John James Audubon, Pl. 9 Red-shouldered Buzzard, Birds of America, first edition octavo, 1839–44, hand-colored Lithograph
Acquire a superb first edition Audubon octavo print from the Birds of America, Plate 9, Red-shouldered Buzzard, Falco lineatus, Gmeliin, at a special discount from our already low prices. Audubon's masterful and iconic composition depicts a pair of red-shouldered hawks. The female is above and the male below in a white oak with Spanish moss. The current name for this species is Red-shouldered Hawk, Buteo lineatus.
In this excerpt from the Ornithological Biography or account of the habits of birds of the United States of America, Audubon remarks upon the necessity of observing nature in the field, and gives an account of this species' habits:
Although we are informed that a skin of this species has long ago been described in Europe, we are, in the same breath, told that nothing is known of the life and habits of the individual on the body of which it once shone in all its native glossiness. Nothing, kind reader:—the tarnished coat only has been transmitted abroad; and, like that belonging to many equally interesting species of the feathered tribe, has been exposed for sale in distant markets, where the purchaser has felt as little concern about the life of the individual to which it belonged, as purchasers of another kind usually feel about the former owners of the thread-bare vestments which we see offered for sale by the old-clothes'-men of St Giles's. Even Mr Alexander Wilson himself, knew nothing respecting the habits of this species; and as other authors, ranking equally high with that pleasing writer, have unwittingly confounded it with another species, known in the United States by the name of the Winter Hawk, it is with satisfaction that I find myself in some degree qualified to give an account of the differences of habit between the two species.
...At the approach of spring, this species begins to pair, and its flight is accompanied with many circlings and zigzag motions, during which it emits its shrill cries. The male is particularly noisy at this time. He gives chase to all other Hawks, returns to the branch on which its mate has chanced to perch, and caresses her. This happens about the beginning of March. The spot adapted for a nest is already fixed upon, and the fabric is half finished. The top of a tall tree appears to be preferred by this Hawk, as I have found its nest more commonly placed there, not far from the edges of woods bordering plantations. The nest is seated in the forks of a large branch, towards its extremity, and is as bulky as that of the Common Crow. It is formed externally of dry sticks and Spanish moss, and is lined with withered grass and fibrous roots of different sorts, arranged in a circular manner. The female usually lays four eggs, sometimes five. They are of a broad oval form, granulated all over, pale blue, faintly blotched with brownish-red at the smaller end.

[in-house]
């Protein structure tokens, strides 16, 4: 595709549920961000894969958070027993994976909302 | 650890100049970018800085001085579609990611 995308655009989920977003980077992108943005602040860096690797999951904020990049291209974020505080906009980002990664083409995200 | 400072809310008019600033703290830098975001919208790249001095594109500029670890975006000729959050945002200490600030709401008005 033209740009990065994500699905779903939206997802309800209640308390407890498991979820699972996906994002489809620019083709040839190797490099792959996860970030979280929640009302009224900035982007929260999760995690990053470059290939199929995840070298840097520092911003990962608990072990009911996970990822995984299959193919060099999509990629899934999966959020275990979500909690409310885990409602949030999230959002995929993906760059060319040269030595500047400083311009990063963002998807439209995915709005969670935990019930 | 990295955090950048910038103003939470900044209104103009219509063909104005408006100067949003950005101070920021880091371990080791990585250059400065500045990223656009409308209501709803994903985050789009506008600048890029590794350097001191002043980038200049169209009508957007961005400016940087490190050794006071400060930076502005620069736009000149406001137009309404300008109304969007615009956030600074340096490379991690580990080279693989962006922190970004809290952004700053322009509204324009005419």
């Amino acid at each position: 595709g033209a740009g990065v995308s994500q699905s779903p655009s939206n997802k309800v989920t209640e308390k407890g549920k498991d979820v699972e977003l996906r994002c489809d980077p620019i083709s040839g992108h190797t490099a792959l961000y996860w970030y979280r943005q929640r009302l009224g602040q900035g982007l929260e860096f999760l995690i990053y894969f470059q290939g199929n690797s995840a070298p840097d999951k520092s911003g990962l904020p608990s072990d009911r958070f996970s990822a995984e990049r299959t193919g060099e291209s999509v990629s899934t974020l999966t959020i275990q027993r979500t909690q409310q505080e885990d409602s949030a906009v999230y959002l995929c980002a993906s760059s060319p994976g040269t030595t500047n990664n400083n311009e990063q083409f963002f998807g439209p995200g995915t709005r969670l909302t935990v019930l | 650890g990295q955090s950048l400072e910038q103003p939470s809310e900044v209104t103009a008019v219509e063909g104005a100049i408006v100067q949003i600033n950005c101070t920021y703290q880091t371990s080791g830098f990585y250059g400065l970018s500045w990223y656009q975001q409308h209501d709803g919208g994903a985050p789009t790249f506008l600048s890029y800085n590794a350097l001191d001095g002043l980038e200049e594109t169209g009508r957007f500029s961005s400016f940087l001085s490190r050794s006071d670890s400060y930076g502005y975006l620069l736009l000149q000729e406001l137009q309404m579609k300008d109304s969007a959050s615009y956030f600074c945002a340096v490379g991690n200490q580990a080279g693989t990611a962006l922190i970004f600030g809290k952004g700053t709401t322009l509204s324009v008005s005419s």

Hand-colored royal octavo lithograph, lithographed, printed, and colored by J. T. Bowen in Philadelphia. Includes an archival mat. Excellent color, perfect condition, 10.25 x 6.5 inches.
$250 this week only (list price $350). Offer expires 4-16-18.
References:John J. Audubon, Ornithological Biography, or an account of the habits of the Birds of the United States, Adam Black, Edinburgh, 1831, 296–297.
America’s most revered artist-naturalist, John James Audubon (1785–1851), is renowned for his extraordinary undertaking to record the birds of America. The images he created are icons of nineteenth-century art. Though fascinated by nature since childhood, studying and drawing from it, it was not until 1819, when Audubon was 34, that he fully embraced the life of an artist-naturalist. Having found his calling, he set out on a mission to create the Birds of America, exploring the American backwoods and wilderness to discover, record, and illustrate its avian life. Unable to find an engraver in the United States who could produce his great work in the size of life, that issue was resolved when he reached the shores of Great Britain. Together with London engraver, Robert Havell, J. J. Audubon and his family created the lavish double-elephant-size folio of The Birds of America, published from 1827–38.
To make The Birds of America more affordable and widely available, in 1839 Audubon began the first octavo edition, a smaller version of the folio which was printed and hand colored by J. T. Bowen in Philadelphia. Employing a new invention, the camera lucida, the images were reduced in size, rendered in intermediate drawings by Audubon and his son John Woodhouse, and then drawn onto lithographic stones. These miniatures exhibit a remarkable amount of attention to quality and detail, as well as a meticulous fidelity to the larger works. Some compositional changes were made in order to accommodate the smaller format.
Like the Havell edition, Audubon’s first octavo edition was sold by subscription and distributed in parts five at a time. However, the octavo editions were issued in proper phylogenic, or species order. These prints also bear the plate number in the upper right-hand corner and the subscription number in the upper left. The first edition of approximately 1,200 sets was completed in five years from 1839 to 1844.
Though the first edition remains the most desirable, several octavo editions of both the Birds and Quadrupeds were produced. In 1856, a second edition of the Birds was published by Audubon’s son, Victor Gifford. The octavo edition of The Viviparous Quadrupeds of North America was first published between 1849 and 1854.
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